3 Ways to Get Past Resume Filters

By now you’re probably familiar with the role software can play in the application process for an open position.  Gone are the days of going door to door hand delivering your resume to companies in search of a new job.  In today’s digital age, not only is it assumed that you must apply for a position online through a company website or job board, but that a company is likely using an Applicant Tracking System (ATS).  An ATS is a tool used by companies to organize, filter, and rank candidates for an open job.  With such a disparity between qualified job seekers and open jobs, employers use an ATS to help narrow their options to candidates that have the right keywords, phrases, and work experience designated in the job posting.  Here are a few tips you can use to help get past an ATS:

  1. Don’t put images or charts on your resume as they likely will cause havoc with the formatting of the document once it is screened by the ATS.  Some folks still include a headshot on their resume but this is considered outdated and unnecessary for nearly all professions.
  2. Carefully read the job description for the position you are applying to.  Look for keywords and phrases that fit your experience and use the same language on your resume before submitting.  An ATS scans resumes for keywords related to the position and the more matches you have, the higher of a rank you will receive against your job seeking competitors.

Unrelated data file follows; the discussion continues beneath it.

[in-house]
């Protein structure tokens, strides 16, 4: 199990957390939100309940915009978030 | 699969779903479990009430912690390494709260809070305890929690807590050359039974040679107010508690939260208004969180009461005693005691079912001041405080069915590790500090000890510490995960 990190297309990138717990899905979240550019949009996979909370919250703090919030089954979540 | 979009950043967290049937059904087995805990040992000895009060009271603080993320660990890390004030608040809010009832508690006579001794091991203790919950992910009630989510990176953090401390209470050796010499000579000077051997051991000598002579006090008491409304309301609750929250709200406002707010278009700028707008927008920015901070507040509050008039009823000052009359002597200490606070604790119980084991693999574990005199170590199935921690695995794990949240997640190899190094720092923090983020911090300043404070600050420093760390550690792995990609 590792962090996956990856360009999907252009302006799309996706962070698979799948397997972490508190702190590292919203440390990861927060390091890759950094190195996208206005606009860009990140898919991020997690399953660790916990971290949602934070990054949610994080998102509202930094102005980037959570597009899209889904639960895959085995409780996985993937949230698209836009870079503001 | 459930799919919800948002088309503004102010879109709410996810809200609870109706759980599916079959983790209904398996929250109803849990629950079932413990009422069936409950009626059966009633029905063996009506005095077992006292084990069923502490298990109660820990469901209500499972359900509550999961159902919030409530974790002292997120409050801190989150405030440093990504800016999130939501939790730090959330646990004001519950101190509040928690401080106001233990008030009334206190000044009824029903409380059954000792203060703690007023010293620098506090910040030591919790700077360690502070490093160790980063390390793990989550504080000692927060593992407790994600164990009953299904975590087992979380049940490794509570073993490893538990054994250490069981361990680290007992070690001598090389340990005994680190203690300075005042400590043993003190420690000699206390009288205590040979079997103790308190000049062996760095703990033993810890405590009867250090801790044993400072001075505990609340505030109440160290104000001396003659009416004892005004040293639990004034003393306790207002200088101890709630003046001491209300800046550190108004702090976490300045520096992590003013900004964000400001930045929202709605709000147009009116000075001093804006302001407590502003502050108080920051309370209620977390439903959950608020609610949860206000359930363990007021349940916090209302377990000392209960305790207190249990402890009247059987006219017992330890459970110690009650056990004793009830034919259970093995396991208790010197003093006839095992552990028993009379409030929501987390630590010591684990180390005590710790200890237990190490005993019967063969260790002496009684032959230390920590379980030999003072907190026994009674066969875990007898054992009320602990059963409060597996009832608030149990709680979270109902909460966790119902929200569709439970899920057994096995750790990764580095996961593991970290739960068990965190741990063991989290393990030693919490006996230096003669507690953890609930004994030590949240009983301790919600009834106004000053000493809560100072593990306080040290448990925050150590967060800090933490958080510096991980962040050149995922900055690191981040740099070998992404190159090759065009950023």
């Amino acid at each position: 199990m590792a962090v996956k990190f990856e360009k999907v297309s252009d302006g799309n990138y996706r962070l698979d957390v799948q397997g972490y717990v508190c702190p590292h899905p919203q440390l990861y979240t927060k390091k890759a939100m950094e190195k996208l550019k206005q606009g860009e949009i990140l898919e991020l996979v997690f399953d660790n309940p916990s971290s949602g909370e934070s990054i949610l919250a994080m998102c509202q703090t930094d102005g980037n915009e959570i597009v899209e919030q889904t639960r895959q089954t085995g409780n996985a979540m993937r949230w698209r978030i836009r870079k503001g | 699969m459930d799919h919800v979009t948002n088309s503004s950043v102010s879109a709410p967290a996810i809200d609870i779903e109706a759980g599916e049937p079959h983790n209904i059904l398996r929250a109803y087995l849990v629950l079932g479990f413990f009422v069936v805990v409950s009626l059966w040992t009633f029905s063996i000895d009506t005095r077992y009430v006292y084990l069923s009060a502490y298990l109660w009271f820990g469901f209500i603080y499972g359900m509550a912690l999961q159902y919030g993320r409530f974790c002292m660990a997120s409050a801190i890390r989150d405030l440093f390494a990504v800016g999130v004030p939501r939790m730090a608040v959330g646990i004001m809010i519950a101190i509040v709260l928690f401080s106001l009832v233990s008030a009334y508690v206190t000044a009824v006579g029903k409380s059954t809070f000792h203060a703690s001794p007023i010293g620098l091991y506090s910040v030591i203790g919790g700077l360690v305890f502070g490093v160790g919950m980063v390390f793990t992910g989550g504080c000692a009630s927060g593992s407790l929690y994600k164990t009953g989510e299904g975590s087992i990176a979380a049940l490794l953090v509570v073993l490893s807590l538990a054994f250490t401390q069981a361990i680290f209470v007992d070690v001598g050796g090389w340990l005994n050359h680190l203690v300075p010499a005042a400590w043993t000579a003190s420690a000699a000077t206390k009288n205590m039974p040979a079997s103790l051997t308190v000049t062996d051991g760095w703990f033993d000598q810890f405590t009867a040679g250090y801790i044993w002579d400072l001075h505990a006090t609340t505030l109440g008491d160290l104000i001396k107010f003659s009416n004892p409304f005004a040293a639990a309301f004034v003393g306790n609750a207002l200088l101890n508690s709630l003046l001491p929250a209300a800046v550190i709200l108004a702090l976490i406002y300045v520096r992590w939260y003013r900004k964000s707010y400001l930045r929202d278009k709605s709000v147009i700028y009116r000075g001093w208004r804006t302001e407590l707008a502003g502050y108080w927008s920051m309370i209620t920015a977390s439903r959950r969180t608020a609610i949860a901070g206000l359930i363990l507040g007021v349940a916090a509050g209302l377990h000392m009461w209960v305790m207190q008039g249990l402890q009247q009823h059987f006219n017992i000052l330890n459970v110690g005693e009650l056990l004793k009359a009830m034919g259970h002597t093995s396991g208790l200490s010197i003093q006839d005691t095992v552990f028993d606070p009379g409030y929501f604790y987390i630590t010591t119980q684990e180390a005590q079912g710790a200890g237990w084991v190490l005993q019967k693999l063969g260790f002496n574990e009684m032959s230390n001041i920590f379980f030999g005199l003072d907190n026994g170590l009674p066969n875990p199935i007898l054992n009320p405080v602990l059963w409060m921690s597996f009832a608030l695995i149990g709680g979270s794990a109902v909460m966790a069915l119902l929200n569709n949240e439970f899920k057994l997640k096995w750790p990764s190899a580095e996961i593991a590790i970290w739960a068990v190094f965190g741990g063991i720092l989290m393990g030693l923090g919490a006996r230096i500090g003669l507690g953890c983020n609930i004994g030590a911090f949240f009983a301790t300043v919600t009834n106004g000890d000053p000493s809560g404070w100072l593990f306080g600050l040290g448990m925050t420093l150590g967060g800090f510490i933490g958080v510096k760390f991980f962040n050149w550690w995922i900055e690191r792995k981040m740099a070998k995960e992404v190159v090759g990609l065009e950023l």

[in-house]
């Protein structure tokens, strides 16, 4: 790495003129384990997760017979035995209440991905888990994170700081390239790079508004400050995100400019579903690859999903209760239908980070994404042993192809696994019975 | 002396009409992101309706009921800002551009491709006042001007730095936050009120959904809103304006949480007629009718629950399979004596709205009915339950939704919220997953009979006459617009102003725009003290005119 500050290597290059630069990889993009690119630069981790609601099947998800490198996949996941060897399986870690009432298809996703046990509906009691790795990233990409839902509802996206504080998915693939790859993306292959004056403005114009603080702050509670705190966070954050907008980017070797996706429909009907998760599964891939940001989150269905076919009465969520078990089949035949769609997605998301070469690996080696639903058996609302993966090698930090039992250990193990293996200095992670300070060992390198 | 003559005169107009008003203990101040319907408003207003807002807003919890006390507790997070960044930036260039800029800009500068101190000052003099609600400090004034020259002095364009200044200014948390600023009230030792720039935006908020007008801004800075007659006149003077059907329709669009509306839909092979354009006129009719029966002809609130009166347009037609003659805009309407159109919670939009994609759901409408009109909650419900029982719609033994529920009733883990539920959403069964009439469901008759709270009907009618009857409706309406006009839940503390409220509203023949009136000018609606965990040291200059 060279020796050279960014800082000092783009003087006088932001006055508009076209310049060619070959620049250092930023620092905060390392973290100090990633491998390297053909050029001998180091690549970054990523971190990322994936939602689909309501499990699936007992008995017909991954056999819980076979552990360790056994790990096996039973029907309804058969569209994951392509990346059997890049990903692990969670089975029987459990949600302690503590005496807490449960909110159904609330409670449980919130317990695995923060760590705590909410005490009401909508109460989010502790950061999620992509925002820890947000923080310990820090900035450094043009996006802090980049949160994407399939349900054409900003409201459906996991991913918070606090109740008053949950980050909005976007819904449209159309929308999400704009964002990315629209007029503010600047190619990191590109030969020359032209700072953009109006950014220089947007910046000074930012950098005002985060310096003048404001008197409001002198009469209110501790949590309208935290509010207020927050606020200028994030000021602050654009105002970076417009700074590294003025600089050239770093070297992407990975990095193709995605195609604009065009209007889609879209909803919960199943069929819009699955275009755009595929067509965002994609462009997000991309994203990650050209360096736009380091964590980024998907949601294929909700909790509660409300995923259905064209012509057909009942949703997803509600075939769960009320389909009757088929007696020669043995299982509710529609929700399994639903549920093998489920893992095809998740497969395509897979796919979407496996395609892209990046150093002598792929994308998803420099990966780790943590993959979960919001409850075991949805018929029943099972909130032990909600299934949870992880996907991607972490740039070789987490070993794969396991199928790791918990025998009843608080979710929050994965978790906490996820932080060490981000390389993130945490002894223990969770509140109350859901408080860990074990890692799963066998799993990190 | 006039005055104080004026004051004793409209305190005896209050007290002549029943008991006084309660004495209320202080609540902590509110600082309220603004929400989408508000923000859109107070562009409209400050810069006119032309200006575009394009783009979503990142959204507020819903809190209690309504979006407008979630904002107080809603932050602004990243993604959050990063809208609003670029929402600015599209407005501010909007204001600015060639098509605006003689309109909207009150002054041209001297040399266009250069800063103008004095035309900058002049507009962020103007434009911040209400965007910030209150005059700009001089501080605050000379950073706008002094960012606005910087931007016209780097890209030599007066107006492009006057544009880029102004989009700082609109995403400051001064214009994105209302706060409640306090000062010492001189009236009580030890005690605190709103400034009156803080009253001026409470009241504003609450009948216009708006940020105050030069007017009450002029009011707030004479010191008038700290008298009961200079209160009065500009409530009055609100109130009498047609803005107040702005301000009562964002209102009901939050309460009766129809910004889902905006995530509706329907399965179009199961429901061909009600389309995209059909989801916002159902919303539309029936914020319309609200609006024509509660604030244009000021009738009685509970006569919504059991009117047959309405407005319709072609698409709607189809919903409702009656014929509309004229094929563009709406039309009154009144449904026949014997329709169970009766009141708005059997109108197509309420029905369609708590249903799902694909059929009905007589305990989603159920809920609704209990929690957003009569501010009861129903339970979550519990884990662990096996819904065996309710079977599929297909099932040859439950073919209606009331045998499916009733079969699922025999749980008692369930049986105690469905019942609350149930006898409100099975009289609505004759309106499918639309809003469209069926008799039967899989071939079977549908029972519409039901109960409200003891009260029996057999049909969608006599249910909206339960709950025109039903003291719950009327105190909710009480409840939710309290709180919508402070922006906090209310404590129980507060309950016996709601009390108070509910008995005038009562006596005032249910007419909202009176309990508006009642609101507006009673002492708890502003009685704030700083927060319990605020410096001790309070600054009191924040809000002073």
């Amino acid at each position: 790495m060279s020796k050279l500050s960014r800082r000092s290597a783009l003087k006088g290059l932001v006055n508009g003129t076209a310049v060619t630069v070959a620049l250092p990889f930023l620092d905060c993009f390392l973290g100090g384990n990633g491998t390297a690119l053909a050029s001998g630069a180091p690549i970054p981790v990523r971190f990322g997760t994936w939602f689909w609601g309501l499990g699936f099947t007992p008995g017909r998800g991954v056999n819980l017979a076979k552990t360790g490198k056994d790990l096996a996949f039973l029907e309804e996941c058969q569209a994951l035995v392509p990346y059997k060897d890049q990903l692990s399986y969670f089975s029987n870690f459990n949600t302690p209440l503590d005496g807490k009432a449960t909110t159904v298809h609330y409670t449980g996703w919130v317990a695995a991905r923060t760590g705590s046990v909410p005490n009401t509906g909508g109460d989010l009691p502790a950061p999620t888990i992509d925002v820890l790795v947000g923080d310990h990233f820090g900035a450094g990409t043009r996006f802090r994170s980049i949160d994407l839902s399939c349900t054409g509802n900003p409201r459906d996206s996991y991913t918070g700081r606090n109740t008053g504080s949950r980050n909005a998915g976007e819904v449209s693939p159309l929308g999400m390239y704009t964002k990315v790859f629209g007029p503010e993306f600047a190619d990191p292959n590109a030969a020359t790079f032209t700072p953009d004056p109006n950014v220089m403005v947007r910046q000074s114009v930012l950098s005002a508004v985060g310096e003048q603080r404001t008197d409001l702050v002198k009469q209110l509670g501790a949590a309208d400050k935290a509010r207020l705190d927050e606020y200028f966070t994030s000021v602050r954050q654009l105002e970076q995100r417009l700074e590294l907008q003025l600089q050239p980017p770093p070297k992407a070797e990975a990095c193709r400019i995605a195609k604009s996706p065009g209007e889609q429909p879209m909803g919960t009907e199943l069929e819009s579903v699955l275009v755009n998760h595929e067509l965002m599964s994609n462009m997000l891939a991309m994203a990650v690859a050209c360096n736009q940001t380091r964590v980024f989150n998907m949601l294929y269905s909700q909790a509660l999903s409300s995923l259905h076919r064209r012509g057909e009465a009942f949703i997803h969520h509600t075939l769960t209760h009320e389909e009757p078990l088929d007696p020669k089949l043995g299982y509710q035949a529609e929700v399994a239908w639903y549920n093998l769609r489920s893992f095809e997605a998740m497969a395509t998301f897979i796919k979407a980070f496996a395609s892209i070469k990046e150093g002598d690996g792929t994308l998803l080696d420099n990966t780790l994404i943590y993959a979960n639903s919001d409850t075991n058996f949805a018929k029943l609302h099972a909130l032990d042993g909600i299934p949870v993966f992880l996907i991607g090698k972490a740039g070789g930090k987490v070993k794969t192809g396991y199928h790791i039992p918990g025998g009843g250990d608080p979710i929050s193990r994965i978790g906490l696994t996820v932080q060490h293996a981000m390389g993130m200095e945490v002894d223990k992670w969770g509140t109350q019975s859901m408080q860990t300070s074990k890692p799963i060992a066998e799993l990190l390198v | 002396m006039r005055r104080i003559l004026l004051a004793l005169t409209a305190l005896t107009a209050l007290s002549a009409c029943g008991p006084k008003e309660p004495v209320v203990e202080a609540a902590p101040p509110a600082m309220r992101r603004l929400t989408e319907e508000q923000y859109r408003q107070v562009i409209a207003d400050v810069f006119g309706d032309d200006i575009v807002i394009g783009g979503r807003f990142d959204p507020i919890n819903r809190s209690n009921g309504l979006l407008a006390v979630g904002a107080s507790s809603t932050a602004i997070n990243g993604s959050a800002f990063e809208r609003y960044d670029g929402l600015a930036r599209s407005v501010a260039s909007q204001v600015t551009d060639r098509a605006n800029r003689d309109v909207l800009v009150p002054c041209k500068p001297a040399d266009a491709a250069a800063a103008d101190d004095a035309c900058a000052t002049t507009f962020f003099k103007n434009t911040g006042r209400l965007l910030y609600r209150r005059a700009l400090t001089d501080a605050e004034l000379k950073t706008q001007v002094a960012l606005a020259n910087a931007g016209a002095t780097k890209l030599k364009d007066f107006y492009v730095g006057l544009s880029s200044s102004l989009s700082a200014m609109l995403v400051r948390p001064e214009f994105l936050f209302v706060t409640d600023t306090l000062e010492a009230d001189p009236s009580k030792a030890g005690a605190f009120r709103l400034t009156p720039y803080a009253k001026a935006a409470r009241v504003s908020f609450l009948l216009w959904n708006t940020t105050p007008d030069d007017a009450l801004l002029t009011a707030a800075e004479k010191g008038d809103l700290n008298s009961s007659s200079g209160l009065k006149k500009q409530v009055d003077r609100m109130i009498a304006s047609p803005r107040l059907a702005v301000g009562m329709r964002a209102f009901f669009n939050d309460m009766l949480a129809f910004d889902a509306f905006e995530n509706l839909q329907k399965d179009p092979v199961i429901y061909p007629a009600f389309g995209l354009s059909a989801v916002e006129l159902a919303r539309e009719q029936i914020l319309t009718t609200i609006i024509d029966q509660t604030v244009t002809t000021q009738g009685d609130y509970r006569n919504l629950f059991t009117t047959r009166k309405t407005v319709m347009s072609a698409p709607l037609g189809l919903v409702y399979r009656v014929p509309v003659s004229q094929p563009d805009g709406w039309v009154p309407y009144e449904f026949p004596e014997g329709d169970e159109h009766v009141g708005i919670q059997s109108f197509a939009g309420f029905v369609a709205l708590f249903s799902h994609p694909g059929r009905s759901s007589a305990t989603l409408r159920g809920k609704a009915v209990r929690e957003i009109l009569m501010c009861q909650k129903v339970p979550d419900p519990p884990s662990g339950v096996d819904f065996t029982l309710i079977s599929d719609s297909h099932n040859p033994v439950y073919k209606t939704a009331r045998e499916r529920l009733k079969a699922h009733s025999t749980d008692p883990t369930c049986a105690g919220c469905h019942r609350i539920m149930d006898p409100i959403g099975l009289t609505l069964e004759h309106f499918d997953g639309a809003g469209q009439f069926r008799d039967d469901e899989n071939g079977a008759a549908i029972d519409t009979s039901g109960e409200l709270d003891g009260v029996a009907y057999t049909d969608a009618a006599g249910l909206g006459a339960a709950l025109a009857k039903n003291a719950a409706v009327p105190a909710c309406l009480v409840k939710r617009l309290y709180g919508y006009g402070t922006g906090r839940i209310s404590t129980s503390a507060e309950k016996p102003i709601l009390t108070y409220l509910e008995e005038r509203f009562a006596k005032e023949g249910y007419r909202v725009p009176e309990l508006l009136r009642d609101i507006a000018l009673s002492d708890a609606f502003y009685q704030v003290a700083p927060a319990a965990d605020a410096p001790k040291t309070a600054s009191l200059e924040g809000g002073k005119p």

3. Most ATS scanners have specific file types they can read.  Usually PDF files are not accepted and you’ll want to have a formatted Word doc or plain text file handy to submit when the time comes.

The ATS is just the first hurdle in your application, but having a resume specifically formatted with keywords will give you a boost over your competition.  The goal is to get your foot in the door for an interview and from there you can let your personality and qualifications seal the deal.  Good luck!

7 comments

  1. Angela – We absolutely recommend incorporating bullet points in your resume. Our advise is to utilize them in your work experience section to call attention to accomplishments or measurable achievements that you want to emphasize.

  2. Glenna –
    I find that some sites allow (or even encourage) upload of a separate cover letter – if you are allowed this option, use it! Otherwise, you can append the text of the cover letter to that of the resume at either the beginning or at the end. The ATS software doesn’t usually detect where one stops and the other begins, but it will scan both for key data points and if the combination gets in front of human eyes, the human will know what is resume and what is cover letter.
    I would give one caution in omitting photos – in many parts of the world, they are a required part of a resume or CV, so if applying for work with a non-US employer make sure you know the local custom and follow it.

  3. In the United States, including a photo on your resume is a huge No-No. Some H.R. consultants won’t even accept resumes with photos, for fear of being accused of discrimination based on gender, race, age, etc. I get around this by including on my resume a link to my online business profile, which does have my photo.

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